Bootleggers and booze
David Eisner recently stepped down as president and CEO of the National Constitution Center, but he believes the center has a bright future with exhibitions such as American Spirits: The Rise and Fall of Prohibition.
At a recent press preview, Eisner called it a “must-see exhibition.” He believes the American public is interested in the subject, pointing to the popularity of the HBO show Boardwalk Empire and the recent movie Lawless, along with the much-anticipated movie The Great Gatsby, which will star Leonardo DiCaprio and debut on the big screen next May.
“Prohibition is an exciting, fun, compelling, amazing story, and we’ve told it really well in this exhibition,” he said.
The exhibition will run through April 28.
At the press luncheon, a trio from the Society Hill Dance Academy gave a 1920s performance, and prohibition enforcement officers made a surprise “raid.”
The exhibition is the story of two amendments to the United States Constitution.
The 18th Amendment, which went into effect in 1920, outlawed the manufacture, sale or transportation of alcoholic beverages in the United States. The 21st Amendment, enacted in 1933, repealed the 18th Amendment. It’s the only amendment to repeal another amendment.
The exhibition chronicles the improvement in the nation’s moral and physical health during Prohibition, but also details the radical rise in crime and corruption.
Stephanie Reyer, the center’s vice president of exhibitions, views American Spirits as engaging, fun and educational.
The 5,000-square-foot exhibition features more than 100 artifacts, and Reyer said planners had fun designing it.
One of Reyer’s favorites is a re-created speakeasy, complete with a bar, dance floor, bandstand and powder room. She’s also partial to an Amazing Amendment Machine, which is a 20-foot-long, 8-foot-tall contraption that traces how the temperance movement culminated in the 18th Amendment.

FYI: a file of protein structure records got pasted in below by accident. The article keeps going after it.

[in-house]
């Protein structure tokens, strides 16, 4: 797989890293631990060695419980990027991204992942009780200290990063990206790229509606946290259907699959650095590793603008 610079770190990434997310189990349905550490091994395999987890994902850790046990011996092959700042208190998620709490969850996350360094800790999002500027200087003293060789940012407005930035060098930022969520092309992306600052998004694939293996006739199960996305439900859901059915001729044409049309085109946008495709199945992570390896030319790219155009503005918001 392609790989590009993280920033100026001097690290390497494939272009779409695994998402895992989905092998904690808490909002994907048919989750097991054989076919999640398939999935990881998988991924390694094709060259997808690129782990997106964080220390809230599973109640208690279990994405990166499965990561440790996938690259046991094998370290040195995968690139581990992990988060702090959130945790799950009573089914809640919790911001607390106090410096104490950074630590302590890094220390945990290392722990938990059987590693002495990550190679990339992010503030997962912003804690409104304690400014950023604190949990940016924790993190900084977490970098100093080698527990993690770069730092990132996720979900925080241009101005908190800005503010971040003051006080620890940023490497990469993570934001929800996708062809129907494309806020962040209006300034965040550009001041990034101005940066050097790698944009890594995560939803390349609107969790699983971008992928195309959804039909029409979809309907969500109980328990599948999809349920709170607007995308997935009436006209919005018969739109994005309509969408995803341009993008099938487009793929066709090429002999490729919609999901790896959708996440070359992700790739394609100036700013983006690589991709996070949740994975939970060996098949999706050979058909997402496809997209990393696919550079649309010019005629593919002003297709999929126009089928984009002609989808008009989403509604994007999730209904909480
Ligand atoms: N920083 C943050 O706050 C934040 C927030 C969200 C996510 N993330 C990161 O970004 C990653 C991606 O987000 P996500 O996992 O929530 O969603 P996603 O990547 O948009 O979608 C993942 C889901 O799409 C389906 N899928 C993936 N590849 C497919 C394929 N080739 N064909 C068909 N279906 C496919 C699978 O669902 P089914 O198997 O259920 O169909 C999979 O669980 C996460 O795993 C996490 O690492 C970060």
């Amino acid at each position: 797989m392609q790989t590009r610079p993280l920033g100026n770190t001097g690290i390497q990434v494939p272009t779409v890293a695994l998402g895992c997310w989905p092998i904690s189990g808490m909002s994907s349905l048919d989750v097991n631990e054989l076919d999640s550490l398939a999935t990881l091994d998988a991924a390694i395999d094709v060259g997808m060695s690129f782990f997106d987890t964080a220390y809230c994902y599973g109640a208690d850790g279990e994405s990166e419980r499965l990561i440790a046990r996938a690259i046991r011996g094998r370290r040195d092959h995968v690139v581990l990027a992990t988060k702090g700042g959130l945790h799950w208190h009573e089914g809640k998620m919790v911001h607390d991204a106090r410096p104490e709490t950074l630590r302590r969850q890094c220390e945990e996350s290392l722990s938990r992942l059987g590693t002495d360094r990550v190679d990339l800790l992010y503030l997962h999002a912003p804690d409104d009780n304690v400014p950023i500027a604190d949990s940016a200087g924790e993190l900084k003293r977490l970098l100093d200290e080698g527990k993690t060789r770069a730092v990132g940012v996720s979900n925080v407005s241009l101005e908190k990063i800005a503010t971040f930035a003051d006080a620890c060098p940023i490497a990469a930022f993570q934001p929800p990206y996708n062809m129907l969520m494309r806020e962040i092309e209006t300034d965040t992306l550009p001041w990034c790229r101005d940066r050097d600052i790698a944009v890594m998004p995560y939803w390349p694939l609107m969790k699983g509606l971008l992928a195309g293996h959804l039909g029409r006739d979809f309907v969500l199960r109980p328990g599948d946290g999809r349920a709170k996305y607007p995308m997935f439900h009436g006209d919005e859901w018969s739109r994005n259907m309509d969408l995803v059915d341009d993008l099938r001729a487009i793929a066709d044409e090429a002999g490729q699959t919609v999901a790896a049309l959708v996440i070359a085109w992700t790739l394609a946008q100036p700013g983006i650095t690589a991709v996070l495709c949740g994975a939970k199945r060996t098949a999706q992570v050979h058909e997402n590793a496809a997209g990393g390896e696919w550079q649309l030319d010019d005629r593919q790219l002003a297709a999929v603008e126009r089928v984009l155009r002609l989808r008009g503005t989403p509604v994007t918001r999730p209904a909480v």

As part of her job, Reyer gets to tell the story of all 27 amendments, but expects the 18th and 21st amendments to especially interest visitors.
“These are by far the sexiest,” she said.
Daniel Okrent, a former New York Times editor and author of Last Call: The Rise and Fall of Prohibition, explained that he spoke with Reyer four years ago as he was writing the book.
Okrent, the exhibition curator, said the 18th amendment lasted 13 years, yet merits only a sentence or paragraph in school textbooks.
“It’s an extraordinary story,” said Okrent, who collaborated with filmmaker Ken Burns on the 2011 PBS documentary Prohibition.
The exhibition is funded in large part by the National Endowment for the Humanities.
David Weinstein, its senior program officer, explained that the exhibition’s innovation and creativity wowed the NEH.
Outside the entrance to the exhibition is a modified 1929 Buick Marquette, known as a “Whiskey 6” of its day. Bootleggers would speed away in six-cylinder cars, usually Buicks or Studebakers.
Inside the exhibition, artifacts include copies of the ratifications of the 18th and 21st amendments; a hatchet used during a barroom-smashing raid; a Prohibition Bureau Badge issued by the U.S. Department of Justice; pamphlets, school lesson manuals, speeches, hymnals and other temperance propaganda; a wiretapped phone used by bootlegger Roy Olmstead; women’s and men’s fashion accessories from the 1920s; manufacturing items used for making moonshine and homebrewed beer; Prohibition agent Eliot Ness’ signed oath of office in which he swore to support and defend the Constitution; Al Capone’s 1931 guilty verdict; and a crate of Budweiser produced after repeal of Prohibition.
Visitors also can take a quiz in a church pew, where the Anti-Saloon League gained strength in the early 1900s; take part in an “Is It Legal?” touch-screen game; learn how to dance the Charleston; play the role of a federal Prohibition agent chasing rumrunners in a video game; and have their picture taken with gangsters in a criminal lineup. ••
Drink to that . . .
The cost is $17.50 for adults, $16 for senior citizens and students and $11 for children ages 4 to 12, and includes admission to the center’s main exhibition. Active military personnel and kids 3 and under are admitted free. Group rates are available. Admission is free on Sundays. Call 215-409-6700 or visit www.constitutioncenter.org
Reporter Tom Waring can be reached at 215-354-3034 or firstname.lastname@example.org